TrekInk: Review of Star Trek: The Webcomic

Star Trek: The Webcomic, written and illustrated by Mark Farinas, is an ongoing comic strip published online, with compelling and entertaining Star Trek tales based on original series concepts. TrekMovie looks at the strip and learns more from its creator after the break.

If you’re feeling a little lost amidst the big budget Star Trek films and the Trek/Legion/Who/Apes crossovers of the 21st century, then perhaps it’s time for a visit to the 22nd century and some new stories told with the sensibility and style of the original series. Writer/illustrator Mark Farinas launched his webcomic in March 2013, telling a series of tales set in the Trek universe that explore ethical and social issues in much the same way that the original series accomplished, and at the same time, presenting readers with unique and entertaining artwork. Let’s take a look at what Farinas has been up to.

No Good Deed (15 March 2013, full episode link) follows the adventures of Captain Kyle Madison and his crew aboard the Daedalus Class U.S.S. Stalwart toward the end of the Earth-Romulan War.



No Good Deed explores the debilitating effects of wartime on captain and crew and the consequences of following your conscience. More than anything else, the artwork by Farinas reminds me of some of the British Star Trek comics published in the late 1960s and early 1970s. The readers eyes are immediately drawn to the detailed interiors and exteriors, which contrast sharply with the simpler, but more intimate panels featuring his characters. I was immediately impressed with his work after reading this story.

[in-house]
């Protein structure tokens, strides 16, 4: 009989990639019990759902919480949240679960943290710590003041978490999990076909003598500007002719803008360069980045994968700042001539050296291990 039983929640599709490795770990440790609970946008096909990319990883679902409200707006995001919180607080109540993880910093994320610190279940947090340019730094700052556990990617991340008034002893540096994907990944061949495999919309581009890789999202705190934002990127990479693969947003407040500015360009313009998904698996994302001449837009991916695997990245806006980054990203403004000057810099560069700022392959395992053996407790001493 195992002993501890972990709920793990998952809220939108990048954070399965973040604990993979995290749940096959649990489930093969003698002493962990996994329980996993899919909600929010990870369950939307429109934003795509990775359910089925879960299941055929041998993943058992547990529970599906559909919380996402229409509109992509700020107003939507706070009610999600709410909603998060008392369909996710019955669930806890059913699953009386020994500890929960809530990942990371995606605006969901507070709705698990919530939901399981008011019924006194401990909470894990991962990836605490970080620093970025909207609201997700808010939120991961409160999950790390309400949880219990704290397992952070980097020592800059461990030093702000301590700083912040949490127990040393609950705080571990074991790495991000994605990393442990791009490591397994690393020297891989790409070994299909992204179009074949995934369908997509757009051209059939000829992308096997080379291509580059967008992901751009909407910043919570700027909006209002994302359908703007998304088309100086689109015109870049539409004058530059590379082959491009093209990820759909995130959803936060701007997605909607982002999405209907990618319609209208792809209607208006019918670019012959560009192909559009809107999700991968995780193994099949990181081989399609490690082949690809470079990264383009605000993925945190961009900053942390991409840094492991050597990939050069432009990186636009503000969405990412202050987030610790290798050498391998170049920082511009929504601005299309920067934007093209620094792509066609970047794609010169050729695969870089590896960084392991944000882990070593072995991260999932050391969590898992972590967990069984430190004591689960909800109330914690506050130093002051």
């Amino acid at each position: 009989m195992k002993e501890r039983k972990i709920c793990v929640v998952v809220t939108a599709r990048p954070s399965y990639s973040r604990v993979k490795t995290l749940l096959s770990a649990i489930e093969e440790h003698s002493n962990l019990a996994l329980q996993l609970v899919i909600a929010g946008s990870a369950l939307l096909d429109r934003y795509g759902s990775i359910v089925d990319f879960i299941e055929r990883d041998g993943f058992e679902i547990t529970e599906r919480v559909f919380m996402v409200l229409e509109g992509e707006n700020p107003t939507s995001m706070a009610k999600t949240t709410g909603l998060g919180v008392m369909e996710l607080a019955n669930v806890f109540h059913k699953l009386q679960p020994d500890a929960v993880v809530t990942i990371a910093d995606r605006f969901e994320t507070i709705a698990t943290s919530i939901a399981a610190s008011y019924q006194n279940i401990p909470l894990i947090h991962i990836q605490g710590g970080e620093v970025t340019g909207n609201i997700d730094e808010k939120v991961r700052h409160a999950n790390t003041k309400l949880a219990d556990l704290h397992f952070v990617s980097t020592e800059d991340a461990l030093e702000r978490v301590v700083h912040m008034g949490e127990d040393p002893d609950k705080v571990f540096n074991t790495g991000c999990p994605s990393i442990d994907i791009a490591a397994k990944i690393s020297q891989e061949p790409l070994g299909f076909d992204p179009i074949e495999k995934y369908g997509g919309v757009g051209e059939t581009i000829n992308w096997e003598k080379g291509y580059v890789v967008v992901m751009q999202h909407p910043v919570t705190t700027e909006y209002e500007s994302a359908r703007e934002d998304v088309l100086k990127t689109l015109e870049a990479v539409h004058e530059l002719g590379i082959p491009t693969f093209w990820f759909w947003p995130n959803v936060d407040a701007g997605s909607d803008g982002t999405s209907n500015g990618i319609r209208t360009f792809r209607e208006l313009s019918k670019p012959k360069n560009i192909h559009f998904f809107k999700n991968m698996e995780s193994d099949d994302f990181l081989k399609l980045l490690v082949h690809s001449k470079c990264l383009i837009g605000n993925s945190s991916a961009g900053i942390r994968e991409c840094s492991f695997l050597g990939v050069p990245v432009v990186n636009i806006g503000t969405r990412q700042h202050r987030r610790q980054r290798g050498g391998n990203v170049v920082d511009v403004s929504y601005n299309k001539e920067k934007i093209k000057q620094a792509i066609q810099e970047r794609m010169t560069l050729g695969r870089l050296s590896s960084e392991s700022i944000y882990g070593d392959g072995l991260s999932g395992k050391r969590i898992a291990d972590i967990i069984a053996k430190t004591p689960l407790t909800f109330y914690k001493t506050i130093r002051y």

Weapons of Mass Destruction (3 June 2014, full episode link) features a band of outlaws led by the tough but murder-averse Quetzal Brody as they raid a Federation science colony in search of a mysterious device.

Mudd on the physics of phasers.

I am Kirk! Hear me roar!

The second episode, Weapons of Mass Destruction, held surprises all the way through to the end of the tale. The outlaw band, led by Quetzal Brody, is engaged in a dangerous heist, meeting a couple of iconic Star Trek characters along the way, but the true reason for the job they’ve been hired to do, isn’t quite what Brody’s team expected. I found the story thought provoking, and like the previous episode, was drawn into the adventure by the artwork.

The current strip started just a few weeks ago. Peace in Our Time (23 December 2014, opening panel link) begins with Lieutenant Mirai Jin activating a time jump device with the 21st century as her destination, but the test goes awry.

Three… Two… One…


Peace in Our Time is a time travel tale that has produced another surprise; one you can see in the panel above. It’s looking like Farinas will explore the Eugenics Wars in a context that may hit pretty close to home. I’m looking forward to what’s coming.

Star Trek: The Webcomic 101
Author/illustrator Mark Farinas is also an educator. He includes supplemental material on the website so that readers can learn more about his sector of the Trek universe, including an amusing instructional video, A Guide to Star Trek Onomatopoeia, on how to read sounds in the comic, and concept art for characters and ships. For international readers, No Good Deed and Weapons of Mass Destruction have been translated into Spanish by Sergio G. Molina. Farinas routinely replies to readers who comment on his art and stories.

A Guide to Star Trek Onomatopoeia

Captain Kyle Madison

Ship Recognition Chart

Another project…
Farinas is associated with another fan project linked from the webcomic home page. He created the comic book style poster for fan film Starship Exeter: The Tressaurian Intersection.

Starship Exeter: The Tressaurian Intersection poster by Mark Farinas

But wait! There’s more…
TrekMovie spoke with Mark Farinas about his work and future plans. Here’s what he had to say.

TrekMovie: How long have you been writing and drawing comics?

Mark Farinas: This is my first stab at writing and illustrating a long running comic. I think that shows in the art of the first few strips, which are rougher and more pared down than what the comic has become since. It’s quite a challenge, balancing quality with the speed you need to release twice weekly.

TM: Why did you choose the Trek universe for your storytelling?